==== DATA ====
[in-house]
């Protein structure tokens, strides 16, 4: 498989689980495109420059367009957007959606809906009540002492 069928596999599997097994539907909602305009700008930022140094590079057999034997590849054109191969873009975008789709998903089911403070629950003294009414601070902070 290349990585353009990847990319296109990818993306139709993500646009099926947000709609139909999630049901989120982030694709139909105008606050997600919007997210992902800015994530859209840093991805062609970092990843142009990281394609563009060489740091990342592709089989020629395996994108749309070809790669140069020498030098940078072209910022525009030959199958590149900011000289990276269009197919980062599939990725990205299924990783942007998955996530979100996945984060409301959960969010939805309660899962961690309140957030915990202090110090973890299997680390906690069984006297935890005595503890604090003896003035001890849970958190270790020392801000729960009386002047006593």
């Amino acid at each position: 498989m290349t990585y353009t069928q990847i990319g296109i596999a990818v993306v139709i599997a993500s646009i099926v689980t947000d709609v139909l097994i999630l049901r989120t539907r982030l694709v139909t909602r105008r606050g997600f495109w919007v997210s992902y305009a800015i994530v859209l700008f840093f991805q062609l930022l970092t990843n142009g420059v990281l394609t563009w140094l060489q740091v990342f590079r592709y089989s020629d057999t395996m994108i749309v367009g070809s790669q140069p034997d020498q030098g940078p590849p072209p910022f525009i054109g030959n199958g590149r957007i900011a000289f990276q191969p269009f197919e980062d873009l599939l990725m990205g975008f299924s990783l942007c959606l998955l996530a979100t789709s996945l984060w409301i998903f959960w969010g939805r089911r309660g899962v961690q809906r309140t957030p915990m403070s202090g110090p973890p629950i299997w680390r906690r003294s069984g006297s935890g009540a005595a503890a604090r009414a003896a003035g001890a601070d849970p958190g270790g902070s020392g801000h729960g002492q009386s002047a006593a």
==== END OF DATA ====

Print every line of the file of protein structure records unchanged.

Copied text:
[in-house]
């Protein structure tokens, strides 16, 4: 498989689980495109420059367009957007959606809906009540002492 069928596999599997097994539907909602305009700008930022140094590079057999034997590849054109191969873009975008789709998903089911403070629950003294009414601070902070 290349990585353009990847990319296109990818993306139709993500646009099926947000709609139909999630049901989120982030694709139909105008606050997600919007997210992902800015994530859209840093991805062609970092990843142009990281394609563009060489740091990342592709089989020629395996994108749309070809790669140069020498030098940078072209910022525009030959199958590149900011000289990276269009197919980062599939990725990205299924990783942007998955996530979100996945984060409301959960969010939805309660899962961690309140957030915990202090110090973890299997680390906690069984006297935890005595503890604090003896003035001890849970958190270790020392801000729960009386002047006593």
């Amino acid at each position: 498989m290349t990585y353009t069928q990847i990319g296109i596999a990818v993306v139709i599997a993500s646009i099926v689980t947000d709609v139909l097994i999630l049901r989120t539907r982030l694709v139909t909602r105008r606050g997600f495109w919007v997210s992902y305009a800015i994530v859209l700008f840093f991805q062609l930022l970092t990843n142009g420059v990281l394609t563009w140094l060489q740091v990342f590079r592709y089989s020629d057999t395996m994108i749309v367009g070809s790669q140069p034997d020498q030098g940078p590849p072209p910022f525009i054109g030959n199958g590149r957007i900011a000289f990276q191969p269009f197919e980062d873009l599939l990725m990205g975008f299924s990783l942007c959606l998955l996530a979100t789709s996945l984060w409301i998903f959960w969010g939805r089911r309660g899962v961690q809906r309140t957030p915990m403070s202090g110090p973890p629950i299997w680390r906690r003294s069984g006297s935890g009540a005595a503890a604090r009414a003896a003035g001890a601070d849970p958190g270790g902070s020392g801000h729960g002492q009386s002047a006593a």